Politics, The World

When will President Trump stop pretending he cares about voter fraud?

Our country has a long, long history of voter suppression. Time and time again, laws are passed to keep minority voters out of the polls.

Our dear president, Donald Trump, has recently come under fire for his concerns on voter fraud. Obviously, voter fraud is something that needs to be fixed- if it was as big of a problem as Trump claimed. 

Instead, voter fraud rates are almost negligible.

If Trump is as worried as he claims, maybe he should start the fraud investigation with Steve Bannon, Tiffany Trump, Jared Kushner, or Sean Spicer. All of whom are registered to vote in two different states. There’s fraud for you.

After the election on November 8th, he tweeted this, insinuating that illegal votes had been the only thing that hundred him from winning the popular vote too:

Then, he repeated his worries:


Later, he followed up his comments, again:

But you know what rates have been non-negligible? Voter suppression. Republican gerrymandering. 

Our country has a long, long history of voter suppression. Time and time again, laws are passed to keep minority voters out of the polls.

In 1965, the Voting Rights Act declared that Justice Department or a federal court had to sign off on voting legislation in states with a history of racial discrimination, like North Carolina or Texas. Yet, in 2013, the Supreme Court decided that racial discrimination did not play a part in voting anymore and voided the aforementioned provision.

My man, Rep. John Lewis, masterfully summed up the outrage at that kind of a decision in eloquent terms: “A deliberate, systematic attempt to make it harder..for many people to participate in a democratic process still exists.”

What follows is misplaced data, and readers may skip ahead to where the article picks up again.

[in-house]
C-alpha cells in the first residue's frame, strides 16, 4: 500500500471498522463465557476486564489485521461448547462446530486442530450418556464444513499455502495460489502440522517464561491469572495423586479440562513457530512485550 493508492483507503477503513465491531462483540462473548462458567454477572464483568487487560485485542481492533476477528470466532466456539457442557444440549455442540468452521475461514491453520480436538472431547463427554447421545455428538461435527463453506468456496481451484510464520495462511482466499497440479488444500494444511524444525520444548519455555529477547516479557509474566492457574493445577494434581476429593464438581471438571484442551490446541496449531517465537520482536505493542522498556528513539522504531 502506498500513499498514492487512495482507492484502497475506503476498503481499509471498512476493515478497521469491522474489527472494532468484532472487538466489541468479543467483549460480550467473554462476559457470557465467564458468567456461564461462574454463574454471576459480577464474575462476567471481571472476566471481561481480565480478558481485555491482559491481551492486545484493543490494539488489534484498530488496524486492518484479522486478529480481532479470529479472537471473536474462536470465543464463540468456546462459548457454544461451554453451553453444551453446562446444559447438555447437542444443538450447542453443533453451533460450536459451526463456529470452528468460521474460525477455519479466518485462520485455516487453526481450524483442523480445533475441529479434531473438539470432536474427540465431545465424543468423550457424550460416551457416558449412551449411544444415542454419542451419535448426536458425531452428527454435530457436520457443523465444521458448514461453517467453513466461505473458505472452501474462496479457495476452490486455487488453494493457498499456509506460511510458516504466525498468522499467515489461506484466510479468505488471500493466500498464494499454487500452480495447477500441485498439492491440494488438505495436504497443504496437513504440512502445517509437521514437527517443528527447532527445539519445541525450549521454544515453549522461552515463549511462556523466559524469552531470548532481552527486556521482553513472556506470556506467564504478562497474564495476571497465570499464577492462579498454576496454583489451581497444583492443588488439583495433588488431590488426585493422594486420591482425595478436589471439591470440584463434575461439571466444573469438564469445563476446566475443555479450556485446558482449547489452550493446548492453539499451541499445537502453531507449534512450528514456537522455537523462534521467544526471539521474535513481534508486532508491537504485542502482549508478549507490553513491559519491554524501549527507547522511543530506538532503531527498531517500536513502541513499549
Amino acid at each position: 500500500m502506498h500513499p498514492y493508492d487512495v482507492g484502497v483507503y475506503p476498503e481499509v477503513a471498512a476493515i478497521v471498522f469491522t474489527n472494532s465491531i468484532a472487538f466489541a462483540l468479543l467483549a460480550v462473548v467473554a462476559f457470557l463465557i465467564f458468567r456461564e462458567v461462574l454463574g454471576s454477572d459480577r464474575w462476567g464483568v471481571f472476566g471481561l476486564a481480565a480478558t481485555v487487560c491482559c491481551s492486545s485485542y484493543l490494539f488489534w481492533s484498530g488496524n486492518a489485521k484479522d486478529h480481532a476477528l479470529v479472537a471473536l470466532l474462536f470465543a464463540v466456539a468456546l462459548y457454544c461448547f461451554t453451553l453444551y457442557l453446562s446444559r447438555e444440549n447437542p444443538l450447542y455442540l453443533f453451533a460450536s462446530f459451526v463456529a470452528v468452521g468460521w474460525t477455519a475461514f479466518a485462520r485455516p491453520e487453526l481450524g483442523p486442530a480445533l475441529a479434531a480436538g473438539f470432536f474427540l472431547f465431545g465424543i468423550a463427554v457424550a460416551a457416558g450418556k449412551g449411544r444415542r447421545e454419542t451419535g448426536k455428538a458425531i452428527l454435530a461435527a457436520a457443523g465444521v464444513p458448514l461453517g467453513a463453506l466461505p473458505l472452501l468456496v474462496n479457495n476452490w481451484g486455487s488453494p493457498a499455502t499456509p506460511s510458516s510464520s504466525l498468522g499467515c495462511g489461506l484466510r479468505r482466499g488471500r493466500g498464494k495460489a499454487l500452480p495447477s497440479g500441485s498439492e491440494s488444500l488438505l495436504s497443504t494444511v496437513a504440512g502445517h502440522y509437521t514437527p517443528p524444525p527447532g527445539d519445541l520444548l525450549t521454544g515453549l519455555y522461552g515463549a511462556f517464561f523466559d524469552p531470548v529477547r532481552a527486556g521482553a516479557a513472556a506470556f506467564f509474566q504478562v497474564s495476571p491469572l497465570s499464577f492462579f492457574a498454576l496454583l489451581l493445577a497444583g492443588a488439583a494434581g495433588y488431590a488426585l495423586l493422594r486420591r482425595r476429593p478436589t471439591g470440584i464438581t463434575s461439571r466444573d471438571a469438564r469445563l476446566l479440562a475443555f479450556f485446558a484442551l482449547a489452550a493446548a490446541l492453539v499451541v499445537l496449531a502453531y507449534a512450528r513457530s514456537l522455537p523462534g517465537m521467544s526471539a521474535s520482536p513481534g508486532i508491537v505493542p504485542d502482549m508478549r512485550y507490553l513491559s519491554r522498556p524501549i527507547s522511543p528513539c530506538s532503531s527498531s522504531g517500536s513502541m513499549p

Almost immediately after the provision was struck down, North Carolina began requiring state-issued ID.

Here’s the thing: guess who is least likely to have a state-issued ID? That’s right- minorities. How convenient.

Fortunately, an appeals court knocked down the law in North Carolina last year.

But look at my home state: Texas. Strict state ID laws have been in place for years, with unfettered Republican support. In 2010, when lawmakers proposed a strict ID law, they referenced a case of voter impersonation.

I did some investigating. That one case was a) a clerical mistake, where a man with the same name as his father accidentally voted as his father and b) one out of 46 million votes over eight years. Sure, voter fraud is real dangerous.

The truth is that many lawmakers are afraid of us “becoming” a country of minorities. As if we haven’t put in a major share of the work over the past few centuries. 

Oh, and the laws that Trump promises to “prevent voter fraud?” I guess they can take precedent from the all-white primaries and poll taxes of the twentieth century.

That’s what legislators said those were for too.